crowded disc is part of DG's
20/21 Music of Our Time
which has invaluably given
a new lease of life to some extremely significant and often
challenging works recorded by DG since the 1960s.
music has never been a homogeneous quantity; at least not
for most of the second half of the 20th century. While Searle
was writing serial symphonies Hanson and George Lloyd were
producing symphonies of an epic-melodic set. While Reich
and Del Tredici wrote in various tonal idioms Elliot Carter
produced works of Webernian asperity and Crumb wrote works
that combined dissonance with romantic allusion. It has in
fact been a very heterogeneous field although fashion, music
promoters, record entrepreneurs and orchestral managements
has tended ignore either one extreme or the other. Some composers
have also evolved their styles in a consciously or unconsciously
Darwinian way, tracking changes in the artistic consensus.
Frank Bridge turned increasingly from tonality towards a
new and more acid style between 1910 and 1925. He was not
alone; listen to Elliot Carter's Symphony No 1 and the ballet Pocahontas
compare these with the Piano Concerto and the Symphony
of Three Orchestras. Peter Maxwell Davies' extreme experimental
banshee 'shrieks' of the 1960s and 1970s changed towards
a more conformist, accessible though still distinctive,
in the 1980s from the First Symphony onwards.
concerto is in three movements and in mood is shaped
by tradition. The orchestra used is to a normal specification.
The work was written for Paul Zukofsky and the conductor
Dennis Russell Davies, both prominent figures in the
of modern music. The commission came from Davies' American
Composers Orchestra. The character of the piece veers
from railway rapping rhythms - all three unnamed movements
to Bachian velocity and purity. In the second movement,
we experience the sort of heart-stilling inwardness and
spirituality you find in the last twenty minutes of Allan
Pettersson's Seventh Symphony. The finale boils with
chaffing recollections of Herrmann's North by Northwest
Shostakovich-like vitriol darting and pecking virtuosity
- a sort of waspish rumba. Rather like Reich's Variations
Nyman's Where the Bee Dances
this work has the
capacity to hold the attention of a very wide audience.
prayer of a slow movement has deservedly achieved multiple
playings on the UK's Classic FM radio station. It is
a lovely piece (see reviews
of the Naxos recording of
the Glass concerto).
Glass reaches out to listeners bristling with rhythmic excitement,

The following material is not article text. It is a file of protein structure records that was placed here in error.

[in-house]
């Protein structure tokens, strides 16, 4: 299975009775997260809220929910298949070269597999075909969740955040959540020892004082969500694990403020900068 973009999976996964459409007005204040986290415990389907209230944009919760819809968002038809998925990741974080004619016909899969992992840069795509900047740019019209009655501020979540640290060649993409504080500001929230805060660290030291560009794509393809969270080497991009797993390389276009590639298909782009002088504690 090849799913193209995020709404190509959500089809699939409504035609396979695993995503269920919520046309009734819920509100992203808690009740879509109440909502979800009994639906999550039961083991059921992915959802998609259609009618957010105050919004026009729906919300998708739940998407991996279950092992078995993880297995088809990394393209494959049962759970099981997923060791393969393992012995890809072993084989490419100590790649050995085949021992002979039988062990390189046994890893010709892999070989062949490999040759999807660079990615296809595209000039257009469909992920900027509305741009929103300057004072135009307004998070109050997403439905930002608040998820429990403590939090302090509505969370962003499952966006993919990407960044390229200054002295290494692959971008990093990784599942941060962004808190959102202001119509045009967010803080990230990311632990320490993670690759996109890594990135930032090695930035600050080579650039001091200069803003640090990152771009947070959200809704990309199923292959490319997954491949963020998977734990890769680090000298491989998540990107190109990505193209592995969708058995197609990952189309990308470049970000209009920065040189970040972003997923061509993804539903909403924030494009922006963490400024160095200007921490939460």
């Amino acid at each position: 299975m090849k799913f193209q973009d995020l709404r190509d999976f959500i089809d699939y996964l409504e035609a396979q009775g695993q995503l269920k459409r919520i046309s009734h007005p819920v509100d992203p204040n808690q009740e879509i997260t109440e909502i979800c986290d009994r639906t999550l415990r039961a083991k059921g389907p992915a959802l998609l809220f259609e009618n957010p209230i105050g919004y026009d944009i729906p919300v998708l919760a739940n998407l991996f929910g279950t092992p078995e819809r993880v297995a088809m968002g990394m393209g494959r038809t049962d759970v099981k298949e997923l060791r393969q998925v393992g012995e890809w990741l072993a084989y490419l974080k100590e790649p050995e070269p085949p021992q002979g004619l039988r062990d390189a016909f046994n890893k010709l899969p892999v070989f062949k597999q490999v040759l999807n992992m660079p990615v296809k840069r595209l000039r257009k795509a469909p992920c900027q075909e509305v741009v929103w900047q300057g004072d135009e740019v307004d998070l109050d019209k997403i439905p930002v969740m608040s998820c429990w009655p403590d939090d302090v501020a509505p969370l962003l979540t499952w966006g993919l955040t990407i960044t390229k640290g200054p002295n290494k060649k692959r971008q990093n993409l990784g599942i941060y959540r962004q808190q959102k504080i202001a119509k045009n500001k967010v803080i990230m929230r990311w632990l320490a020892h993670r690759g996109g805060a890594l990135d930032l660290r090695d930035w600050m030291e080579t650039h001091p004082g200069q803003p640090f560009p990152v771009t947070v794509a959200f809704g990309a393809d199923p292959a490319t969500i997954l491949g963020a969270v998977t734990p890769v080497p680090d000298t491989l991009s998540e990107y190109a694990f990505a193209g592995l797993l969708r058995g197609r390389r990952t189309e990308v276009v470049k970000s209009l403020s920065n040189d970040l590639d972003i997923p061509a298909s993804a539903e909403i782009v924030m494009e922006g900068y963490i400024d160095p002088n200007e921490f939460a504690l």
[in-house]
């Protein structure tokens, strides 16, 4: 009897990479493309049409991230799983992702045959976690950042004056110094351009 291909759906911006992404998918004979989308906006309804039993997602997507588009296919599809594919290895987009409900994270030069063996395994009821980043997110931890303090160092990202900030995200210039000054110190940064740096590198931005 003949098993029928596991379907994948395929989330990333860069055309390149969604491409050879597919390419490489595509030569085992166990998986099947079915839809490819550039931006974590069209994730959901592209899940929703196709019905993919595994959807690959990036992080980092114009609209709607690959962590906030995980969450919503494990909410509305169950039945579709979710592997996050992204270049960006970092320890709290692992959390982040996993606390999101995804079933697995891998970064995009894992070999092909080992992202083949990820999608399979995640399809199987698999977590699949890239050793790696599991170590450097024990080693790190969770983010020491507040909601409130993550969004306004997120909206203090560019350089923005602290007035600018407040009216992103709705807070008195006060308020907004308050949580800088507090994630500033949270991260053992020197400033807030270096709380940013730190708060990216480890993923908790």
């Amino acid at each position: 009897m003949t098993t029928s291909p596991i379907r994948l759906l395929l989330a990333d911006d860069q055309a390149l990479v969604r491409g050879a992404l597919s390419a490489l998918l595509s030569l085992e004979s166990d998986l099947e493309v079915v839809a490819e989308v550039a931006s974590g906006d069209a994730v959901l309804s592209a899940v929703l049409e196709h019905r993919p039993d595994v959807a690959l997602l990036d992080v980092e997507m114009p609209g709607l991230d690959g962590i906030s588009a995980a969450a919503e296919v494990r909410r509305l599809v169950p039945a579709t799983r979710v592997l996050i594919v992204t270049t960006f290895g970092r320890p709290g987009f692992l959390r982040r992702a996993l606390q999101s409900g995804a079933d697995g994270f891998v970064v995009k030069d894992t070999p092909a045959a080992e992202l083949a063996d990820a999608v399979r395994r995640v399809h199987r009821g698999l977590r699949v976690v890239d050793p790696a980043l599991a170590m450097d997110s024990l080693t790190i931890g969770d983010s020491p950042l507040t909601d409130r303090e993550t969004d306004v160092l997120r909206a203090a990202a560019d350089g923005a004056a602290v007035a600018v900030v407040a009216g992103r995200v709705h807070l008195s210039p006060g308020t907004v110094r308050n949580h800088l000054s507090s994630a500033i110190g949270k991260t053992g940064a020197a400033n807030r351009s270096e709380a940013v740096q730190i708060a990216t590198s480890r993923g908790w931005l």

melodically memorable material and instantly engaging repetition,
is a slightly more resistant. Even so it
is not forbidding. The lyrically singing core has a theme
momentarily doffing its cap to Rozsa. The finale of Vaughan
Williams' s Sixth Symphony is to be found in the Romance
which is marked 'hardly moving' - a pre-echo
of the Glass slow movement. Samuel Barber may also be saluted
by the woodwind writing at 2.23 tr. 8; indeed there are direct
or caustically filtered reflections of the Barber style throughout.
The concerto is in six sections rather like Rorem's Piano
Concerto. This work, which has some wonderfully sensitive
moments, probably has more long term staying-power than the
instantly captivating Glass.
concerto belongs to Nantucket, off the Massachusetts coastline.
was written thirty years before on another
Massachusetts island, Martha's Vineyard. The movements are Phaedrus
While the two concertos are for conventional orchestra, the
Bernstein is for a string orchestra with harp and percussion.
Perhaps curiously it is actually longer by five minutes than
each of its two concerto disc-mates. In Phaedrus
be heard the first stirrings of the Maria
from West Side Story.
Does the Aristophanes allegretto
betray, in the orchestral line, a familiarity with Pulcinella
also with Bernstein’s ground-breaking study of Mahler's
along at high speed delivering a thunderous hailstorm of
impacts rather like the Schuman concerto. The Agathon
is surely in touch with the Mahler 5 adagietto
in the solo line looks out, in honeyed tenderness, towards
the Barber Violin Concerto’s middle movement. The Socrates
is the longest of the movements at ten minutes. At 6.02 it
enters a sleazily louche atmosphere suggestive of a decadent La
That episode has about it a touch of Stephan Grapelli
in those records he made for EMI in the 1970s with Previn
and Menuhin when they sold like hotcakes. At 8.35 the thundering
march theme is identical to that in the second movement of
works are heard in recordings taken from live concerts as
you can hear from the cough at 1.10 in the Twilight
(tr. 4) of the Rorem.
series uses the so-called ‘digipack’ rather than the jewel
case. A booklet with helpful and factual rather than pretentious
notes is included. This slips into the left-hand pocket
of the cardboard wing-fold case.
these works are avant-garde, atonal or serial. All represent
the melodic stream. The Rorem is the more dissonant of the
three but is still rooted in a language allied to that of
Barber and Piston. If you regard the Shostakovich second
concerto as a tonal outlier there is nothing here as remote
or as chilly as that. As for the Glass it will instantly
and naggingly enter your whistling repertoire.